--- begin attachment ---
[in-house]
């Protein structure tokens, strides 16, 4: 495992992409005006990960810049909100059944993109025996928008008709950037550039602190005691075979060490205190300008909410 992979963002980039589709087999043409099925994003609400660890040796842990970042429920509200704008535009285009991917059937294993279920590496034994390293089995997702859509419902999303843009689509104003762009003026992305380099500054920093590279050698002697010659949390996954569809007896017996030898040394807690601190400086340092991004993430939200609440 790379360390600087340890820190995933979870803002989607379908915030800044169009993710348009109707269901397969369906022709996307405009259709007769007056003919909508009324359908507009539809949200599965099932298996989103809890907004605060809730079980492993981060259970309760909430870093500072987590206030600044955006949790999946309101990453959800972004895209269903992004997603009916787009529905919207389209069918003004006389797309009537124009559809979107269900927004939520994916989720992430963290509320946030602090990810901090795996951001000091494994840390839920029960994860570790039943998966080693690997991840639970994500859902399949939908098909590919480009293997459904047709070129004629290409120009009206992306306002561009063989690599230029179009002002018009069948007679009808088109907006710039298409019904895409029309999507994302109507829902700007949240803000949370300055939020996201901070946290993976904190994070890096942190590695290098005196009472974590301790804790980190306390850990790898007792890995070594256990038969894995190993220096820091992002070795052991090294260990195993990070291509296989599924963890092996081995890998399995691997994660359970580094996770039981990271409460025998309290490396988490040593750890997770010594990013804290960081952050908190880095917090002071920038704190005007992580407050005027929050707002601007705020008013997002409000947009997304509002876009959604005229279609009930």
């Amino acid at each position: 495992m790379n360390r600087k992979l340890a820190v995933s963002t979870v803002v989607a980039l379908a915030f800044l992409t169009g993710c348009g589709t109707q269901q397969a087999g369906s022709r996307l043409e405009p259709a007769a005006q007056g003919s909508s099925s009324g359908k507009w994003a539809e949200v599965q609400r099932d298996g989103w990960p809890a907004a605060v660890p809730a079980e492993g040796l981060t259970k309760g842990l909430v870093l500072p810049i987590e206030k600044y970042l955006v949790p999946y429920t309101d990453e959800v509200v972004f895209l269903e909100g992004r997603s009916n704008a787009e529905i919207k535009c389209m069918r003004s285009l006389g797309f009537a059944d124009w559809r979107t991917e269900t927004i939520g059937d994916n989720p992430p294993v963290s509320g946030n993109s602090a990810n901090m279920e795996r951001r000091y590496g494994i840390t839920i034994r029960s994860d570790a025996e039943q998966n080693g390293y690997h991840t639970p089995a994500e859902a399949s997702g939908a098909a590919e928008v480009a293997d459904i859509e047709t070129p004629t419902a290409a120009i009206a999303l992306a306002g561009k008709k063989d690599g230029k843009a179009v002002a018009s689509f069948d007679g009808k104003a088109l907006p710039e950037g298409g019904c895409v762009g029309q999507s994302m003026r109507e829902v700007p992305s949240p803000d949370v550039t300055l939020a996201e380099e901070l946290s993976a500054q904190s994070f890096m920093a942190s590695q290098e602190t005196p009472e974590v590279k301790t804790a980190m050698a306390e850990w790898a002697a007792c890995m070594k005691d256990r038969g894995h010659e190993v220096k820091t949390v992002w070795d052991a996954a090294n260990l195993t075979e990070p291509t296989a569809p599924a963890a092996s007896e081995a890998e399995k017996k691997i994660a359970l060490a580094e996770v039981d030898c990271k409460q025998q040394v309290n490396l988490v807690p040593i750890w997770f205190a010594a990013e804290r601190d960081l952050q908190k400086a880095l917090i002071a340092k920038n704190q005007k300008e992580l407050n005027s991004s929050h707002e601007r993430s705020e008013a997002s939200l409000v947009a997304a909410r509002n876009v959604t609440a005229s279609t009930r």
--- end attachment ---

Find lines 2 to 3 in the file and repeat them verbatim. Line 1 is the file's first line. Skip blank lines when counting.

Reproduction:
């Protein structure tokens, strides 16, 4: 495992992409005006990960810049909100059944993109025996928008008709950037550039602190005691075979060490205190300008909410 992979963002980039589709087999043409099925994003609400660890040796842990970042429920509200704008535009285009991917059937294993279920590496034994390293089995997702859509419902999303843009689509104003762009003026992305380099500054920093590279050698002697010659949390996954569809007896017996030898040394807690601190400086340092991004993430939200609440 790379360390600087340890820190995933979870803002989607379908915030800044169009993710348009109707269901397969369906022709996307405009259709007769007056003919909508009324359908507009539809949200599965099932298996989103809890907004605060809730079980492993981060259970309760909430870093500072987590206030600044955006949790999946309101990453959800972004895209269903992004997603009916787009529905919207389209069918003004006389797309009537124009559809979107269900927004939520994916989720992430963290509320946030602090990810901090795996951001000091494994840390839920029960994860570790039943998966080693690997991840639970994500859902399949939908098909590919480009293997459904047709070129004629290409120009009206992306306002561009063989690599230029179009002002018009069948007679009808088109907006710039298409019904895409029309999507994302109507829902700007949240803000949370300055939020996201901070946290993976904190994070890096942190590695290098005196009472974590301790804790980190306390850990790898007792890995070594256990038969894995190993220096820091992002070795052991090294260990195993990070291509296989599924963890092996081995890998399995691997994660359970580094996770039981990271409460025998309290490396988490040593750890997770010594990013804290960081952050908190880095917090002071920038704190005007992580407050005027929050707002601007705020008013997002409000947009997304509002876009959604005229279609009930």
């Amino acid at each position: 495992m790379n360390r600087k992979l340890a820190v995933s963002t979870v803002v989607a980039l379908a915030f800044l992409t169009g993710c348009g589709t109707q269901q397969a087999g369906s022709r996307l043409e405009p259709a007769a005006q007056g003919s909508s099925s009324g359908k507009w994003a539809e949200v599965q609400r099932d298996g989103w990960p809890a907004a605060v660890p809730a079980e492993g040796l981060t259970k309760g842990l909430v870093l500072p810049i987590e206030k600044y970042l955006v949790p999946y429920t309101d990453e959800v509200v972004f895209l269903e909100g992004r997603s009916n704008a787009e529905i919207k535009c389209m069918r003004s285009l006389g797309f009537a059944d124009w559809r979107t991917e269900t927004i939520g059937d994916n989720p992430p294993v963290s509320g946030n993109s602090a990810n901090m279920e795996r951001r000091y590496g494994i840390t839920i034994r029960s994860d570790a025996e039943q998966n080693g390293y690997h991840t639970p089995a994500e859902a399949s997702g939908a098909a590919e928008v480009a293997d459904i859509e047709t070129p004629t419902a290409a120009i009206a999303l992306a306002g561009k008709k063989d690599g230029k843009a179009v002002a018009s689509f069948d007679g009808k104003a088109l907006p710039e950037g298409g019904c895409v762009g029309q999507s994302m003026r109507e829902v700007p992305s949240p803000d949370v550039t300055l939020a996201e380099e901070l946290s993976a500054q904190s994070f890096m920093a942190s590695q290098e602190t005196p009472e974590v590279k301790t804790a980190m050698a306390e850990w790898a002697a007792c890995m070594k005691d256990r038969g894995h010659e190993v220096k820091t949390v992002w070795d052991a996954a090294n260990l195993t075979e990070p291509t296989a569809p599924a963890a092996s007896e081995a890998e399995k017996k691997i994660a359970l060490a580094e996770v039981d030898c990271k409460q025998q040394v309290n490396l988490v807690p040593i750890w997770f205190a010594a990013e804290r601190d960081l952050q908190k400086a880095l917090i002071a340092k920038n704190q005007k300008e992580l407050n005027s991004s929050h707002e601007r993430s705020e008013a997002s939200l409000v947009a997304a909410r509002n876009v959604t609440a005229s279609t009930r």